In the present manuscript, we further explored the use of anti-CD45RC mAb treatment in aGVHD. We applied ex vivo or in vivo an anti-CD45RC prophylactic treatment of aGVHD in semi-allogeneic rat and mouse models of BMT, as well as in the model of human peripheral blood mononuclear cell (PBMC) transfer into NSG mice. We used 3 species-specific anti-CD45RC mAbs, including a new chimeric anti-human mAb called ABIS-45RC. Ex vivo depletion of donor CD45RChigh T cells prior to infusion into recipients prevented aGVHD in >90% of grafted animals. In vivo anti-CD45RC mAb treatment alone significantly prolonged survival synergistically with a suboptimal dose of rapamycin. Long-surviving animals showed complete donor chimerism, tolerance to recipient alloantigens, and preservation of immune responses against third-party alloantigens. Importantly, the graft-versus-tumor (GVT) effect in immune-humanized NSG mice treated with the new chimeric anti-human CD45RC ABIS-45RC mAb was preserved. We also showed that ABIS-45RC induced apoptosis of human CD45RChigh T cells, only recognized immune cells in a variety of human tissues, and preserved in vitro antiviral immune responses without inducing cytokine release by human immune cells. Finally, in a preclinical validation of CD45RC as a therapeutic target, we analyzed its expression in BM and blood of BMT patients and showed that CD45RC expression in T cells was the same as in healthy individuals.
Altogether, we show the potential of anti-human CD45RC mAbs as a new therapy against aGVHD.
Materials and methods
Animals and models
Hemi-incompatible aGVHD rat model.
The rat GVHD model15 was used with some modifications. Briefly, 2 × 107 male Lewis (Lew) T cells or equivalent of FACSAria-sorted CD45RC− male Lew T cells were injected IV in 8- to 9-week-old F1 Lew/Brown Norway (BN) male rats treated at day −1 with whole-body sublethal irradiation of 4.5 Gy. T cells were obtained by negative selection after incubation with anti-CD161 (3.2.3), anti-CD45RA (OX33), and anti-CD11b/c (OX42) mAbs. Recipients of total T cells were treated with anti-CD45RC mAb (OX22) or isotype control mAb (3G8) starting at day 0 until day 30 at 1.5 mg/kg per injection intraperitoneally every 2.5 days, and rapamycin (Rapamune; Pfizer) 0.8 or 0.4 mg/kg every day from day 0 to day 10 orally. Injected rats were scored (weight loss, posture, activity, fur texture, skin integrity) (supplemental Table 1) every day and euthanized when score was over 10. Experimental procedures were specifically approved by the local ethic committee (no. APAFIS# 3143 for rat and 2525 for NSG mice).
Hemi-incompatible aGVHD mouse model.
Female C57BL/6J (B6, H-2b) and female (B6×C3H) F1 (H-2bxk) mice were obtained from Charles River Laboratories (France) and used at 8 to 10 weeks of age. Ten- to 12-week-old recipient (B6×C3H) F1 female mice received a lethal 10 Gy irradiation (radiograph) followed by retro-orbital infusion of 107 BM cells and 2 × 106 CD3+ T cells from B6 donors. BM and T-cell suspensions were prepared using leg bones and lymph nodes, respectively, as previously described.16,17 GVHD was evaluated 3 times per week as previously described in detail.16,17 Briefly, each of the 5 following parameters were scored 0 (if absent) or 1 if present: weight loss >10% of initial weight, hunching posture, skin lesion, dull fur, and diarrhea. Dead mice received a total score of 5. Anti-CD45RC mAb (DNL1-9 clone) and isotype control mAb (R35-95 clone) were purchased from BD Biosciences. Recipient mice were treated intraperitoneally every 2.5 days with 0.8 mg/kg of the antibodies . Experimental procedures were specifically approved by the local ethic committee (no. APAFIS#11511-2017092610086943).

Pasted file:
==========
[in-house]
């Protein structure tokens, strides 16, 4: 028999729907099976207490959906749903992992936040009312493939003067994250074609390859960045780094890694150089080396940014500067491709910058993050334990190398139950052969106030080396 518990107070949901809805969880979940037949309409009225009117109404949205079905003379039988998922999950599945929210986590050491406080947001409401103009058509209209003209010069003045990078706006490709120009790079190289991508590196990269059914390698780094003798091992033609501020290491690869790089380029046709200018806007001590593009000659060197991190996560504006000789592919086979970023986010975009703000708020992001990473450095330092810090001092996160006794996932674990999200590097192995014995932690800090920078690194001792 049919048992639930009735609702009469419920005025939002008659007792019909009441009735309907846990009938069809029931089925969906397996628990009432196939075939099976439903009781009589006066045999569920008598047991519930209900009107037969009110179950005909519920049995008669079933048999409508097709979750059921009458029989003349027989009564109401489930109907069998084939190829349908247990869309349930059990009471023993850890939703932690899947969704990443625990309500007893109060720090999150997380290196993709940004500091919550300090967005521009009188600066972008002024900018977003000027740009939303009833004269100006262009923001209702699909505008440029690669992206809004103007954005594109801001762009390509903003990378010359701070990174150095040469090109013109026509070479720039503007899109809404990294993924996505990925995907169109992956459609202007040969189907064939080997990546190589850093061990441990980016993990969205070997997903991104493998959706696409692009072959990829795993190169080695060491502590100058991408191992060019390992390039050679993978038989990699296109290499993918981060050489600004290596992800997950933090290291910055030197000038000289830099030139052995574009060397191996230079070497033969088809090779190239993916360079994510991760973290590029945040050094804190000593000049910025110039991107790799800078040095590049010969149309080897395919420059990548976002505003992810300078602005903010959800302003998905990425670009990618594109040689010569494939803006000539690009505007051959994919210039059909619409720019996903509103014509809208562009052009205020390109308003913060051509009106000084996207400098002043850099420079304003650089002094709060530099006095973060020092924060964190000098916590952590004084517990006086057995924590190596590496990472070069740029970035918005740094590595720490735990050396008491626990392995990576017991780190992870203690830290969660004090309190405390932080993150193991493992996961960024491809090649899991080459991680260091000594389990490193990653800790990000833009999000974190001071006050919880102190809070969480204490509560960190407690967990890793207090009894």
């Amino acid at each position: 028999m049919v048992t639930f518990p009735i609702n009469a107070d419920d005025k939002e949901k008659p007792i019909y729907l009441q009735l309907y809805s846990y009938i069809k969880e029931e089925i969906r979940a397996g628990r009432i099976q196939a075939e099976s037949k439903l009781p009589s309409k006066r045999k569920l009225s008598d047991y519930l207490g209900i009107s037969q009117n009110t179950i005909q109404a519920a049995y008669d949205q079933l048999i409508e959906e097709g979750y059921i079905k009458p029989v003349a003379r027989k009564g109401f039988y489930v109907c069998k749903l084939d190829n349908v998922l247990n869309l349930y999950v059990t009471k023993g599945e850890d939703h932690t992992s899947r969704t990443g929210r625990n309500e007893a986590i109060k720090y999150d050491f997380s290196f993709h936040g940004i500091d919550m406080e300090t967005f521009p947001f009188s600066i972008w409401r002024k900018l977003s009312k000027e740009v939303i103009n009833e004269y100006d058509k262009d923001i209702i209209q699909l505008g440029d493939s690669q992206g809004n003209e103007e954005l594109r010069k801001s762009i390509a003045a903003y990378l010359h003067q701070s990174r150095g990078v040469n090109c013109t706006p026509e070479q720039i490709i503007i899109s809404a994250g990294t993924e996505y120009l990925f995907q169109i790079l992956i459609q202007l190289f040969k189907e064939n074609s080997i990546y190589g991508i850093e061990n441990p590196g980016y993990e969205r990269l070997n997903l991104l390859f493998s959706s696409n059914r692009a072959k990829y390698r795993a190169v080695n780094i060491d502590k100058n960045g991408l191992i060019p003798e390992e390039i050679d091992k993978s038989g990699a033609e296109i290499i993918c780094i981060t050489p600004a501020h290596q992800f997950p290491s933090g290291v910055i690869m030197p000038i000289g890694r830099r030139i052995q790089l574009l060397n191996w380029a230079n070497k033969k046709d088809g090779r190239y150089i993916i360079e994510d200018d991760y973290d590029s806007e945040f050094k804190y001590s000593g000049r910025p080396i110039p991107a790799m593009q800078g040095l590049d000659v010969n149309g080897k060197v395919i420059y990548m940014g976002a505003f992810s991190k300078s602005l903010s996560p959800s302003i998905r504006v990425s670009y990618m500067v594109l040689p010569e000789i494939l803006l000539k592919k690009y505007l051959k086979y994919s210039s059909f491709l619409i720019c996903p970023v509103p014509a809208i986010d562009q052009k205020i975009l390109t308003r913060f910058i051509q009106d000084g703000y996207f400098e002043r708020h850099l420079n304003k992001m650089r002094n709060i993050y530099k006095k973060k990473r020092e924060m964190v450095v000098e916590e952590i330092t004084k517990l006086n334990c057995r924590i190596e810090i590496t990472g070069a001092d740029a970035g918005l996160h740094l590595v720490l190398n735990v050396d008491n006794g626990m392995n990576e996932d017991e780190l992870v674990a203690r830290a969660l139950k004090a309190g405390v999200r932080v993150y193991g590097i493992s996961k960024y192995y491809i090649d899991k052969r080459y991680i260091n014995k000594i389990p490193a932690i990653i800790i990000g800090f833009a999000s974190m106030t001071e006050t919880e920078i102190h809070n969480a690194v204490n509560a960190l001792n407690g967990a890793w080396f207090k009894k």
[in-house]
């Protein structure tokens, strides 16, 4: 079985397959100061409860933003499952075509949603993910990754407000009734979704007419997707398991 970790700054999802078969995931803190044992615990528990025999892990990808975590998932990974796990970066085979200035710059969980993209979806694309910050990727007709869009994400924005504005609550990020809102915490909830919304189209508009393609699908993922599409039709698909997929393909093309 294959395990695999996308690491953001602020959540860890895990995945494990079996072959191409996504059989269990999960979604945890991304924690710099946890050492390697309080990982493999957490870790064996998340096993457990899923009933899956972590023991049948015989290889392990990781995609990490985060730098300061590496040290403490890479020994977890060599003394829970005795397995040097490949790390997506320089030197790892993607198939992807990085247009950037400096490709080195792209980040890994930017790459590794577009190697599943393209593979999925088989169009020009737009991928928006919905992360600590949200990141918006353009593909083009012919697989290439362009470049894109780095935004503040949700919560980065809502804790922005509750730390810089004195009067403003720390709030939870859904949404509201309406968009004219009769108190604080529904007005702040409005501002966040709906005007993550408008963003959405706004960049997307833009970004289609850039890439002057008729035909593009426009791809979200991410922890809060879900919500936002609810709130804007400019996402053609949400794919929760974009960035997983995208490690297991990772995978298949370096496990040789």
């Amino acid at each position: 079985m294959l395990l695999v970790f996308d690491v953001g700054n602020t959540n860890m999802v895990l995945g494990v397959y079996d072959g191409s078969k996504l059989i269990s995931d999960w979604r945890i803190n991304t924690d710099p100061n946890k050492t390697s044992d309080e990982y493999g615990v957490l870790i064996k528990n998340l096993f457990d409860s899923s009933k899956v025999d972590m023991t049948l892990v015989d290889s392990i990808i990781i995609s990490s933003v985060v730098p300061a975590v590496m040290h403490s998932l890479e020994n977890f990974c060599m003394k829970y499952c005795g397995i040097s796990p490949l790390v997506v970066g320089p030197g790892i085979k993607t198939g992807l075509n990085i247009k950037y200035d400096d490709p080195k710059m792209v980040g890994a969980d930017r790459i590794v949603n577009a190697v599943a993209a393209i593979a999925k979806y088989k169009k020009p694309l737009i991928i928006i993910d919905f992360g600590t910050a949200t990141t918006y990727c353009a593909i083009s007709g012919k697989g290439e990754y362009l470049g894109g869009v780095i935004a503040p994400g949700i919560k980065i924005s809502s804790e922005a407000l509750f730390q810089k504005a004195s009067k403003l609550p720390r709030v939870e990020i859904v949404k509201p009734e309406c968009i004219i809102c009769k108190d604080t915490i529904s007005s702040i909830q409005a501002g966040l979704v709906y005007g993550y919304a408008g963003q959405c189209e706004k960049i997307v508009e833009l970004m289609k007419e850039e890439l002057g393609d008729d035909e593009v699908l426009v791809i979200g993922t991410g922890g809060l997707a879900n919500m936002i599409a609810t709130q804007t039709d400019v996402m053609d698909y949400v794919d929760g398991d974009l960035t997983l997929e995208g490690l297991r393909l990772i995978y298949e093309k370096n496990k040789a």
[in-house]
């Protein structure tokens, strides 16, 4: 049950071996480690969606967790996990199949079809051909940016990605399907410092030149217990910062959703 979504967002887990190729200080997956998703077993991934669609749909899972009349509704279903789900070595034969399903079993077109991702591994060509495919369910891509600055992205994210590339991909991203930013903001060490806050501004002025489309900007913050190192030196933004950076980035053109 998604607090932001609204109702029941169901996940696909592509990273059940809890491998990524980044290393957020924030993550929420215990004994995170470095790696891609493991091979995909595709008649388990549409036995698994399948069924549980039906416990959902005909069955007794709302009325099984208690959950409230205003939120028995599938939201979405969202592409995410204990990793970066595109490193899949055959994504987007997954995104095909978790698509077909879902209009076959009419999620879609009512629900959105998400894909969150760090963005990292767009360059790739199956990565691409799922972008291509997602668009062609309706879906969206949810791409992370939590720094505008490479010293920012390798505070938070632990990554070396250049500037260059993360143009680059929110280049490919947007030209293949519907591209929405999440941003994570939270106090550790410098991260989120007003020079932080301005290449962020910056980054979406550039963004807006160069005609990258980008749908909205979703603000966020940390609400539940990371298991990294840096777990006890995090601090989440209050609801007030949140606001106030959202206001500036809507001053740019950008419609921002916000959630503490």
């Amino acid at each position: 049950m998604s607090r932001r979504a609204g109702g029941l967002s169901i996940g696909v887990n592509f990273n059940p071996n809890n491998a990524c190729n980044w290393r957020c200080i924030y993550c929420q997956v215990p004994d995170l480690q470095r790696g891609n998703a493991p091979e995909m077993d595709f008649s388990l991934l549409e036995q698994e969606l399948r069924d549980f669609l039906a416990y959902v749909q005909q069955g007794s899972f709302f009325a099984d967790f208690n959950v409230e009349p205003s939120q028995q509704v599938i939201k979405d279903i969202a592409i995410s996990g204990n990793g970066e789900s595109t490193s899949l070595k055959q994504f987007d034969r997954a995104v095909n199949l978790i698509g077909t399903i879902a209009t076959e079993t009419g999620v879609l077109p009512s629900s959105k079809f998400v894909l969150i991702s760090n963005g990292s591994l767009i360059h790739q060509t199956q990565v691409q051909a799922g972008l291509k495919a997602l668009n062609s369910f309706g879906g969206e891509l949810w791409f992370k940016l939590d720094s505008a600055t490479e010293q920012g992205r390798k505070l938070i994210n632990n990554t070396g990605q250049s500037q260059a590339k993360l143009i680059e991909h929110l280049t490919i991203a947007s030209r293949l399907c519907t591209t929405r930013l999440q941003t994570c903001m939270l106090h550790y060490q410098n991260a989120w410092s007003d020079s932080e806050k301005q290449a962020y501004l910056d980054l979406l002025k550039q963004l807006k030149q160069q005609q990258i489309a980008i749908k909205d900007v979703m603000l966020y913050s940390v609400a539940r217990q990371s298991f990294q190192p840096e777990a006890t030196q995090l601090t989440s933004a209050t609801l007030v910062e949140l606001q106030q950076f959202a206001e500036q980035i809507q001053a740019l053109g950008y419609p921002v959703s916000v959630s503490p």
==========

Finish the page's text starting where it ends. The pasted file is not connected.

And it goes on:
aGVHD model in immune-humanized NSG mouse.
Recipient NSG mice (8- to 12-week old) treated 16 hours earlier with whole-body sublethal irradiation of 1.5 Gy were injected IV with 1.5 × 107 PBMCs or CD45RAlow/− PBMCs or ABIS-45RC preincubated PBMCs or equivalent of FACSAria-sorted CD45RClow/− or CD45RAlow/− PBMCs or ABIS-45RC preincubated PBMCs from healthy volunteer (HV) donors. PBMC-transplanted mice received a chimeric (mouse-human) anti-human CD45RC mAb (ABIS-45RC clone) every 2.5 days at 0.8 mg/kg per injection intraperitoneally starting from day 0 until day 20 with or without rapamycin orally (0.4 mg/kg per day for 10 days). Body weights were monitored every day for 100 days. Recipients were euthanized when percentage of weight loss was ≥20% of their initial weight. Groups of 5 to 10 animals were treated and matched in age, sex, and initial weight and randomly treated.
Rats were euthanized at day 28 or after day 150 for long survivors to harvest small intestine. Organs were fixed in PFA 4% at least for a week. Slides were included in paraffin, sliced in 5-µm sections and colored with Hematoxylin Eosin Safran (HES) by the MicroPicell platform (Université de Nantes). Images were captured using Nanozoomer slide scanner (Hamamatsu Photonics). A scoring was done by an anatomopathologist in a blinded manner. Villi, apoptosis of the crypts, regeneration of the crypts, loss of the crypts, inflammation of the chorion, and mucosal ulceration from the small intestine were scored from 0 to 4 according to the level of lesions.